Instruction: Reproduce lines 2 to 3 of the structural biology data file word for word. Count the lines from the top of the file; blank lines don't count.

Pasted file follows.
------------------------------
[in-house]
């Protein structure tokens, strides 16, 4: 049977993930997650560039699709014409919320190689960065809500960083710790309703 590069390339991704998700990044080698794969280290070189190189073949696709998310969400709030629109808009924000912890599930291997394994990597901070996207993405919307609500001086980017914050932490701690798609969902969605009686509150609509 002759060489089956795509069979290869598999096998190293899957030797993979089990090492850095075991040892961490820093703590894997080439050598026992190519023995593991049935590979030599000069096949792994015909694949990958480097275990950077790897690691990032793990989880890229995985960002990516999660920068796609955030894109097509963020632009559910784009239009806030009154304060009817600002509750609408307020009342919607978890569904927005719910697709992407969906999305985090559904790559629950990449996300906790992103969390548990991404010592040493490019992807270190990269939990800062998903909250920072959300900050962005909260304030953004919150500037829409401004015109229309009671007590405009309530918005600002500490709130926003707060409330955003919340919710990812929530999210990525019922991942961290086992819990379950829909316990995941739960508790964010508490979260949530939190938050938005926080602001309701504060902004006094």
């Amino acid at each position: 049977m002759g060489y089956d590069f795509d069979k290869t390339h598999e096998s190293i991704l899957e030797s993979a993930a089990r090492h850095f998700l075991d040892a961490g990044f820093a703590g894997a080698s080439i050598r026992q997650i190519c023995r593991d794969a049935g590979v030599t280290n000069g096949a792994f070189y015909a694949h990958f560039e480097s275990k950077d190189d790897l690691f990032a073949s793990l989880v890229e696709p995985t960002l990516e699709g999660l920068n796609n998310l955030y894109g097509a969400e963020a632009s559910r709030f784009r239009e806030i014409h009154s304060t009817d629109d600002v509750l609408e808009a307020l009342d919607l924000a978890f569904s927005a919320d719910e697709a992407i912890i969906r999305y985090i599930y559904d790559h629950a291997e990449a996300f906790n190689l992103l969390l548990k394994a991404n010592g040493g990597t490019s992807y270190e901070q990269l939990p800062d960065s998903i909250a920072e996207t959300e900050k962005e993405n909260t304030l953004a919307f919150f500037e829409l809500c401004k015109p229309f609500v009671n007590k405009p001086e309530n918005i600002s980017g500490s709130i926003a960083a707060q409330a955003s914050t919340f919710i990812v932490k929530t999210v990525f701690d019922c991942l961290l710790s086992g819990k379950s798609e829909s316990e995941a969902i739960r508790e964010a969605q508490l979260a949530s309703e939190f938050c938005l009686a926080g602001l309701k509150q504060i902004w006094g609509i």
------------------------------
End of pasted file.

């Protein structure tokens, strides 16, 4: 049977993930997650560039699709014409919320190689960065809500960083710790309703 590069390339991704998700990044080698794969280290070189190189073949696709998310969400709030629109808009924000912890599930291997394994990597901070996207993405919307609500001086980017914050932490701690798609969902969605009686509150609509 002759060489089956795509069979290869598999096998190293899957030797993979089990090492850095075991040892961490820093703590894997080439050598026992190519023995593991049935590979030599000069096949792994015909694949990958480097275990950077790897690691990032793990989880890229995985960002990516999660920068796609955030894109097509963020632009559910784009239009806030009154304060009817600002509750609408307020009342919607978890569904927005719910697709992407969906999305985090559904790559629950990449996300906790992103969390548990991404010592040493490019992807270190990269939990800062998903909250920072959300900050962005909260304030953004919150500037829409401004015109229309009671007590405009309530918005600002500490709130926003707060409330955003919340919710990812929530999210990525019922991942961290086992819990379950829909316990995941739960508790964010508490979260949530939190938050938005926080602001309701504060902004006094």
């Amino acid at each position: 049977m002759g060489y089956d590069f795509d069979k290869t390339h598999e096998s190293i991704l899957e030797s993979a993930a089990r090492h850095f998700l075991d040892a961490g990044f820093a703590g894997a080698s080439i050598r026992q997650i190519c023995r593991d794969a049935g590979v030599t280290n000069g096949a792994f070189y015909a694949h990958f560039e480097s275990k950077d190189d790897l690691f990032a073949s793990l989880v890229e696709p995985t960002l990516e699709g999660l920068n796609n998310l955030y894109g097509a969400e963020a632009s559910r709030f784009r239009e806030i014409h009154s304060t009817d629109d600002v509750l609408e808009a307020l009342d919607l924000a978890f569904s927005a919320d719910e697709a992407i912890i969906r999305y985090i599930y559904d790559h629950a291997e990449a996300f906790n190689l992103l969390l548990k394994a991404n010592g040493g990597t490019s992807y270190e901070q990269l939990p800062d960065s998903i909250a920072e996207t959300e900050k962005e993405n909260t304030l953004a919307f919150f500037e829409l809500c401004k015109p229309f609500v009671n007590k405009p001086e309530n918005i600002s980017g500490s709130i926003a960083a707060q409330a955003s914050t919340f919710i990812v932490k929530t999210v990525f701690d019922c991942l961290l710790s086992g819990k379950s798609e829909s316990e995941a969902i739960r508790e964010a969605q508490l979260a949530s309703e939190f938050c938005l009686a926080g602001l309701k509150q504060i902004w006094g609509i």